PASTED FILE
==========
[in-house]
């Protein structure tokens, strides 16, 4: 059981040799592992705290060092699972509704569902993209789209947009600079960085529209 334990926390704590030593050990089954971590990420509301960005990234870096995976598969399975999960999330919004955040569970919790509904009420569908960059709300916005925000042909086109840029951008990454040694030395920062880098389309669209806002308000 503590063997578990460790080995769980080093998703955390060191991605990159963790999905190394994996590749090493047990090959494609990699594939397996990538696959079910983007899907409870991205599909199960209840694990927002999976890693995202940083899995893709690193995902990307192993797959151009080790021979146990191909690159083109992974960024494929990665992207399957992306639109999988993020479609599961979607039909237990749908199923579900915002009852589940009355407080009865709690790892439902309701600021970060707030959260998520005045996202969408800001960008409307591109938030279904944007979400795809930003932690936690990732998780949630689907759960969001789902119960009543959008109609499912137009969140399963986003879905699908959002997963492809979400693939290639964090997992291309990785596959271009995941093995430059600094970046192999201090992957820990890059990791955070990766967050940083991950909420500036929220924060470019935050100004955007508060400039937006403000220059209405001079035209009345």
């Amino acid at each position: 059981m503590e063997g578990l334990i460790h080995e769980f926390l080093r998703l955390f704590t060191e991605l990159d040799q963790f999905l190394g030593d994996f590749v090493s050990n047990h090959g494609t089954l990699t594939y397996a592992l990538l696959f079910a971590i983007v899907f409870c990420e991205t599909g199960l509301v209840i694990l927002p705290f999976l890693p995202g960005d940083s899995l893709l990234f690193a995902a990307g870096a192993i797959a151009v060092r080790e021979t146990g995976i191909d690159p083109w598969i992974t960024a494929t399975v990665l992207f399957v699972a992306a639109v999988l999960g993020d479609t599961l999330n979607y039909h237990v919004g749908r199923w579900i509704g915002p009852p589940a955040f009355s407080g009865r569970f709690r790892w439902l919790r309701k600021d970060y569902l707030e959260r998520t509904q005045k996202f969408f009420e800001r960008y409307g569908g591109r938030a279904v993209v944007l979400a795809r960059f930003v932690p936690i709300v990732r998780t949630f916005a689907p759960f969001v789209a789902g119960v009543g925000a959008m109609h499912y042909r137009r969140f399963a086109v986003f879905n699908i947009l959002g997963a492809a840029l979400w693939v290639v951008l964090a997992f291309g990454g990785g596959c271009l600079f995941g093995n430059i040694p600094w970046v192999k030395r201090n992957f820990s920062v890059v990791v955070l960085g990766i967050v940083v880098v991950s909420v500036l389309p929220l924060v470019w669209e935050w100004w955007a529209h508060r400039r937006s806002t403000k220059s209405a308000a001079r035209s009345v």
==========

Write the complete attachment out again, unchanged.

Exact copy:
[in-house]
């Protein structure tokens, strides 16, 4: 059981040799592992705290060092699972509704569902993209789209947009600079960085529209 334990926390704590030593050990089954971590990420509301960005990234870096995976598969399975999960999330919004955040569970919790509904009420569908960059709300916005925000042909086109840029951008990454040694030395920062880098389309669209806002308000 503590063997578990460790080995769980080093998703955390060191991605990159963790999905190394994996590749090493047990090959494609990699594939397996990538696959079910983007899907409870991205599909199960209840694990927002999976890693995202940083899995893709690193995902990307192993797959151009080790021979146990191909690159083109992974960024494929990665992207399957992306639109999988993020479609599961979607039909237990749908199923579900915002009852589940009355407080009865709690790892439902309701600021970060707030959260998520005045996202969408800001960008409307591109938030279904944007979400795809930003932690936690990732998780949630689907759960969001789902119960009543959008109609499912137009969140399963986003879905699908959002997963492809979400693939290639964090997992291309990785596959271009995941093995430059600094970046192999201090992957820990890059990791955070990766967050940083991950909420500036929220924060470019935050100004955007508060400039937006403000220059209405001079035209009345």
């Amino acid at each position: 059981m503590e063997g578990l334990i460790h080995e769980f926390l080093r998703l955390f704590t060191e991605l990159d040799q963790f999905l190394g030593d994996f590749v090493s050990n047990h090959g494609t089954l990699t594939y397996a592992l990538l696959f079910a971590i983007v899907f409870c990420e991205t599909g199960l509301v209840i694990l927002p705290f999976l890693p995202g960005d940083s899995l893709l990234f690193a995902a990307g870096a192993i797959a151009v060092r080790e021979t146990g995976i191909d690159p083109w598969i992974t960024a494929t399975v990665l992207f399957v699972a992306a639109v999988l999960g993020d479609t599961l999330n979607y039909h237990v919004g749908r199923w579900i509704g915002p009852p589940a955040f009355s407080g009865r569970f709690r790892w439902l919790r309701k600021d970060y569902l707030e959260r998520t509904q005045k996202f969408f009420e800001r960008y409307g569908g591109r938030a279904v993209v944007l979400a795809r960059f930003v932690p936690i709300v990732r998780t949630f916005a689907p759960f969001v789209a789902g119960v009543g925000a959008m109609h499912y042909r137009r969140f399963a086109v986003f879905n699908i947009l959002g997963a492809a840029l979400w693939v290639v951008l964090a997992f291309g990454g990785g596959c271009l600079f995941g093995n430059i040694p600094w970046v192999k030395r201090n992957f820990s920062v890059v990791v955070l960085g990766i967050v940083v880098v991950s909420v500036l389309p929220l924060v470019w669209e935050w100004w955007a529209h508060r400039r937006s806002t403000k220059s209405a308000a001079r035209s009345v």